Some of you may have seen the article in the Birmingham Post a few weeks ago, which reported on Campaign for Better Transport’s findings that Birmingham was one of the worst cities for cycling and walking as an alternative to the car. Campaign for Better Transport’s “car dependency scorecard” ranked cities on their walking and cycling provision as well as their public transport use and car dependency, and placed Birmingham 25th out of the 26 cities in the UK for walking and cycling provision ahead of only Gateshead, with Cambridge found to be the most accessible by bike and on foot.
That Birmingham has come so low in the rankings is no surprise, given the well-documented issues around walking and cycling provision in the city; lack of proper cycle routes, lack of secure bike racks at many stations and interchanges, the prioritisation of the car at junctions and crossings, and the lack of safe and pleasant walking routes.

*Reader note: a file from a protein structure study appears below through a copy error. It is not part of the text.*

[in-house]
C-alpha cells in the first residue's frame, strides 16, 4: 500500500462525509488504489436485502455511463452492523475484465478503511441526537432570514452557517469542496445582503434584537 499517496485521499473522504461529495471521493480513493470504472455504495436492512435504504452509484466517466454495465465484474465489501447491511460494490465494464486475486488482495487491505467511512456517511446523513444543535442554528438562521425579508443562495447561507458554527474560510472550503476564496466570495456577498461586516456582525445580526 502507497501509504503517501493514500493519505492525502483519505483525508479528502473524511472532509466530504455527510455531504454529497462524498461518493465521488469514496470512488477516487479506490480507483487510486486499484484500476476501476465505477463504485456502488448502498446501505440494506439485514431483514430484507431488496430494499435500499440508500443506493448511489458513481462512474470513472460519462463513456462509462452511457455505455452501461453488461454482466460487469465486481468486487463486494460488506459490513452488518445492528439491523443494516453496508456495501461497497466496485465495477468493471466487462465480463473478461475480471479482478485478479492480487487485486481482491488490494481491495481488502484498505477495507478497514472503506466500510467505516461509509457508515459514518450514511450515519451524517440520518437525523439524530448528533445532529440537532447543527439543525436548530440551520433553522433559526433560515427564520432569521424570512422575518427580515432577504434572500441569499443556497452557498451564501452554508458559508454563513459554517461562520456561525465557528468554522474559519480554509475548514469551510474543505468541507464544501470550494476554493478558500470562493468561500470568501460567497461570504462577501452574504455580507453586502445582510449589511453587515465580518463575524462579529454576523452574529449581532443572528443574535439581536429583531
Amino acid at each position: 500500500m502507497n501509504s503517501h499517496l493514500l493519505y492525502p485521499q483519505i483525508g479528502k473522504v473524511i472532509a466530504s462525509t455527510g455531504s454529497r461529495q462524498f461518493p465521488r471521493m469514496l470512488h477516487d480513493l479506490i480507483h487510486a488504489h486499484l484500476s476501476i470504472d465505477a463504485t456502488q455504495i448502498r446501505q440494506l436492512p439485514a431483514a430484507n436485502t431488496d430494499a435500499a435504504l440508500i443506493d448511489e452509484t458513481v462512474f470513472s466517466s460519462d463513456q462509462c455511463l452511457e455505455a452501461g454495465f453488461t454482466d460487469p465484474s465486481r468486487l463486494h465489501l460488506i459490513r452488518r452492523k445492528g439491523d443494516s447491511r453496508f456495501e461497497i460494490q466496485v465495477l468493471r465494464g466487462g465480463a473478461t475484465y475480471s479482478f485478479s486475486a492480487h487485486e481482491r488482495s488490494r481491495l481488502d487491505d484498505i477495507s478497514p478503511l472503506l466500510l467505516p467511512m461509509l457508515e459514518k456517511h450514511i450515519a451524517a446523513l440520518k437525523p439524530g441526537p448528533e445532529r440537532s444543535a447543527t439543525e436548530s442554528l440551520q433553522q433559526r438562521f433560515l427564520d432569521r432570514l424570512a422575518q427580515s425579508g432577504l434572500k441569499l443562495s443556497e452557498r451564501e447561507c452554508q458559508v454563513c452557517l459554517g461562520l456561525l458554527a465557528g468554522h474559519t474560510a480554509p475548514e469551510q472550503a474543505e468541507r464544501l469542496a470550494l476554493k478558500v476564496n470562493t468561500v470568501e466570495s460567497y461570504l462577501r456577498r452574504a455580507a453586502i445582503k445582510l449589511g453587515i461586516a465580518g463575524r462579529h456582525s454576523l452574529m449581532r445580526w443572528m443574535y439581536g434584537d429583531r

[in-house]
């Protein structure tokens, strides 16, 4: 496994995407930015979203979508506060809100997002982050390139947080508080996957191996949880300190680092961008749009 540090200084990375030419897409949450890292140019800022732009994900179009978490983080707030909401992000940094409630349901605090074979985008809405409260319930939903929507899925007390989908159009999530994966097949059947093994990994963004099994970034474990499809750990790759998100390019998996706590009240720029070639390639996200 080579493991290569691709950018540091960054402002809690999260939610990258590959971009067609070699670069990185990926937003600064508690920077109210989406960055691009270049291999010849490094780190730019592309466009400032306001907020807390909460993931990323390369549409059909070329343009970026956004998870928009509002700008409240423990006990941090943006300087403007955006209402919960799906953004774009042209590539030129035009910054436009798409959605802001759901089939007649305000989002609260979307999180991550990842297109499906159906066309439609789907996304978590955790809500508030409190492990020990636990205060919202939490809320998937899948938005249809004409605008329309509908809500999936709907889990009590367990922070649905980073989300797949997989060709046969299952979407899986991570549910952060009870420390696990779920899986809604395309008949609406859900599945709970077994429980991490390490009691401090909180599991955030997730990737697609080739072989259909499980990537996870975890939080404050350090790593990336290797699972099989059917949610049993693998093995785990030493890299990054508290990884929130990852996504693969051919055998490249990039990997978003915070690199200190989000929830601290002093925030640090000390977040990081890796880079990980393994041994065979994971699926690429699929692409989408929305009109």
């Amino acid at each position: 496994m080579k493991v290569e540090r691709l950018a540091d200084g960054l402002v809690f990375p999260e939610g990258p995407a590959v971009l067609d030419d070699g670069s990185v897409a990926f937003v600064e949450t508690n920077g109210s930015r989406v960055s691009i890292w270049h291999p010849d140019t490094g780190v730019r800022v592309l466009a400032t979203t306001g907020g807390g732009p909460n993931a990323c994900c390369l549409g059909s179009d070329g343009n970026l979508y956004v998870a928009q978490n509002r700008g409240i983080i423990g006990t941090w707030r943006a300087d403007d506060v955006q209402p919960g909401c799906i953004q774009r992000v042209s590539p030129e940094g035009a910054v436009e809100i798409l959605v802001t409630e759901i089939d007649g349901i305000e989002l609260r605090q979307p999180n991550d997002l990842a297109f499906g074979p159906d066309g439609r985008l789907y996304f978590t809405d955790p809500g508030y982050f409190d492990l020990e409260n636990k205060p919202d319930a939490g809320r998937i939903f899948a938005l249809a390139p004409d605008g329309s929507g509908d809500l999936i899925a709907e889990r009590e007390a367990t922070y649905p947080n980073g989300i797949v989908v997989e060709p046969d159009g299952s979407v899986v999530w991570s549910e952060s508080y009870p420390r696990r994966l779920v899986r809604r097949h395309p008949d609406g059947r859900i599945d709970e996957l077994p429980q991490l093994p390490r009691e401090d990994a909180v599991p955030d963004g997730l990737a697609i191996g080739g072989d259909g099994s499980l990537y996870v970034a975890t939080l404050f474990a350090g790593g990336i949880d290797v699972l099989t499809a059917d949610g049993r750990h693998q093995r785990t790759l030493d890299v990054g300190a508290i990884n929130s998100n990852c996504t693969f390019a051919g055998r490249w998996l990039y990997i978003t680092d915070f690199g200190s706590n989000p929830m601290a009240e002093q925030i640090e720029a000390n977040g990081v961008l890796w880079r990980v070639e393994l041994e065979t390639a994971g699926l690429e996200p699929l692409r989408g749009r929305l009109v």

However, Birmingham came 15th out of 26 for driving and car use, showing that the city isn’t as dependent on the car as one might expect, especially as Birmingham came 9th for use of buses and trains despite the lack of an integrated public system. This shows that Brummies are willing to use forms of transport other than the car.
Campaign for Better Transport’s report also pointed out how walking and cycling are under-represented in terms of funding. If Birmingham’s walking and cycling provision was improved, as part of an integrated public transport system, such as having safe storage for bikes at all stations and transport hubs, we would further reduce the city’s car dependency. This is especially true when we consider Campaign for Better Transport’s findings that 20% of all car journeys are less than two miles and could comfortably be made by walking or cycling.
Hopefully, Birmingham City Council can show real leadership in greatly improving provision for pedestrians and cyclists, so the city can be more like Cambridge and less like Gateshead. If you’d like to get involved with transport campaigning with Birmingham Friends of the Earth, get in touch with us via: email@example.com